Consider a workable format before undertaking the task of preparing a budget, whether it's for your home or place of business. Budgets are structured in a variety of ways, each aimed at a specific result. Budget models for home finances focus on income and expenses. While business budgeting is similar, the primary business budget formats include a cash-budget model that sets up a business’ operating scenario, a proposal budget for the purpose of obtaining a grant and a line-item budget that creates a comprehensive overview of all income and expenses associated with a particular department of a business or municipal operation.
Personal Budget Format
Determine the way you want your budget set out and search for a format that addresses your needs. Software programs often offer a budget template to get you started. A comprehensive format includes slots for income from all sources, including salary, bonuses and other income, such as profit derived from the sale of a used car. It also addresses expenses, from basic needs such as mortgage, utilities, food and clothing, to other essentials such as medical bills, insurance and gasoline. Any detailed budget has space to enter savings and miscellaneous expenses as well.
Cash Budget Format
Preparing a cash budget is an essential aspect for any business operation. A cash budget forecasts cash intake and expected expenses. Having a cash budget in hand is necessary if you plan to expand and depends on a bank for capital investment financing. Formatting a cash budget is a relatively simple task and is generally done on a quarterly basis. Begin with a cash-on-hand column and design a format that includes cells for cash sales, collections from credit sales and any other inflow of income for the business. Set up an outflow scenario that encompasses expenses such as supplier invoices, loan payments and payment of dividends to investors. Your estimated cash balance or bottom line is the difference between the sum of inflow versus outflow at the end of the cash-budget period.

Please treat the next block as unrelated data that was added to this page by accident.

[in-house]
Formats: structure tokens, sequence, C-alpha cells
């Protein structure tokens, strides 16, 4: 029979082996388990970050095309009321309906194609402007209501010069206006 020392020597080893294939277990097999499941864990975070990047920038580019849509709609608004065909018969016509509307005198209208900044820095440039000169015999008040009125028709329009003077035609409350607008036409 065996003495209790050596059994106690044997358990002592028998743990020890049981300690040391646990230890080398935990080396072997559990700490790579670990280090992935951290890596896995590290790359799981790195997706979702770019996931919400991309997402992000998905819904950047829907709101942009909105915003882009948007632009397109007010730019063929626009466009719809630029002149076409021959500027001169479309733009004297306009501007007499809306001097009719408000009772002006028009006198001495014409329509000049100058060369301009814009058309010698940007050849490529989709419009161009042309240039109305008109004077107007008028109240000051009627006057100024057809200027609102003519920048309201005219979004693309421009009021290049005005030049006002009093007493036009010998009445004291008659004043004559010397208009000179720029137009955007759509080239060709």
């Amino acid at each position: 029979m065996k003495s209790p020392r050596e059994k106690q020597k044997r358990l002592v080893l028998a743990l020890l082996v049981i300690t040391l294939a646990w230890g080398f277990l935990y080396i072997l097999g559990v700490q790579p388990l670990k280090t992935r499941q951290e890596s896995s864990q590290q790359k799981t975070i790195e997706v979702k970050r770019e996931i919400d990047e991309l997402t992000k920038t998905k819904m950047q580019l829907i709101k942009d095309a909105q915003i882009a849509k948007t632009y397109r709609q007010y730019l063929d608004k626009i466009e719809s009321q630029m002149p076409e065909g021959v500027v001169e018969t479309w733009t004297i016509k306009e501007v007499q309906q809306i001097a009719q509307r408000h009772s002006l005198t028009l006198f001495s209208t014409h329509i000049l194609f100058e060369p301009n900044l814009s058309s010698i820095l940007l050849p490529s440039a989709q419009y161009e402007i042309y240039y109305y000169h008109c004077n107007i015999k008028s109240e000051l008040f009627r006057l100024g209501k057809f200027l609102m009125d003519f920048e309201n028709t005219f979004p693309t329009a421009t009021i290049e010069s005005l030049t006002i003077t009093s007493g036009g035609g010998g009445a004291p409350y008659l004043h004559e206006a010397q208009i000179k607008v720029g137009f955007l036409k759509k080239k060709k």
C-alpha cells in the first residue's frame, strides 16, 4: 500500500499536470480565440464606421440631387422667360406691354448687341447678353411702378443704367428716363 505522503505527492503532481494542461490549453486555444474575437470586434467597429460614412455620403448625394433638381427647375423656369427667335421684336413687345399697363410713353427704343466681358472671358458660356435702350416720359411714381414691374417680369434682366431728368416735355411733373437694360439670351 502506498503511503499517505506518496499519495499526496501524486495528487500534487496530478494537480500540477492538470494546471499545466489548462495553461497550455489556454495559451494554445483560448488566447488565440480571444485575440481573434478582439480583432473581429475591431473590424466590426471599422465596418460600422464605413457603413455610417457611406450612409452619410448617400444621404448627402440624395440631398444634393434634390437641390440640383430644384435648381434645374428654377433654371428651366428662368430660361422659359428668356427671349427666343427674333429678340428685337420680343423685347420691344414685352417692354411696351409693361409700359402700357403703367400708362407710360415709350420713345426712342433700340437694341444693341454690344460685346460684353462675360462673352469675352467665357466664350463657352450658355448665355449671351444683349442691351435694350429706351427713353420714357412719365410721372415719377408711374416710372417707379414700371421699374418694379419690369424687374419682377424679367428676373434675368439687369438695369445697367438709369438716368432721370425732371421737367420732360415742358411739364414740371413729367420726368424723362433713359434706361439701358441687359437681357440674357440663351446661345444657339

Proposal Budget Format
Preparing a proposal or grant application budget is necessary for any business or government entity applying for an endowment from private or governmental sources. A proposal budget is generally grant-specific, but most grantors ask for an explanation of revenue and support that includes any other contributions anticipated and in-kind contributions expected. Expenses should include items directly related to the grant application, including, but not limited to, such things as salaries, benefits paid, equipment and supplies. The agency providing the grant supplies the correct proposal budget format for the designated project.
Line-Item Budget Format
Begin formatting a line-item budget by inputting expected revenues. Expenses follow, and include payroll obligations, allowing for Social Security, health insurance and retirement. There are also office supplies, professional dues, training and travel expenses. In addition, expenses include all utilities, building supplies, vehicle maintenance and any other obligation specific to the department. Each aspect of the budget, both income and expenses, is listed on a separate line, hence the term "line-item budget." This format gives the observer an all-inclusive snapshot of a department’s financial stability.
Cheryl Withrow is a writer in Michigan’s untamed Upper Peninsula. Following a teaching career she served alternately as editor of the "Washington County News" and the "Geneva County Reaper," and as associate editor of "Bay Life" magazine. Withrow holds a Bachelor of Science in business with a major in accountancy from Wright State University and a Bachelor of Arts in English from Ohio University.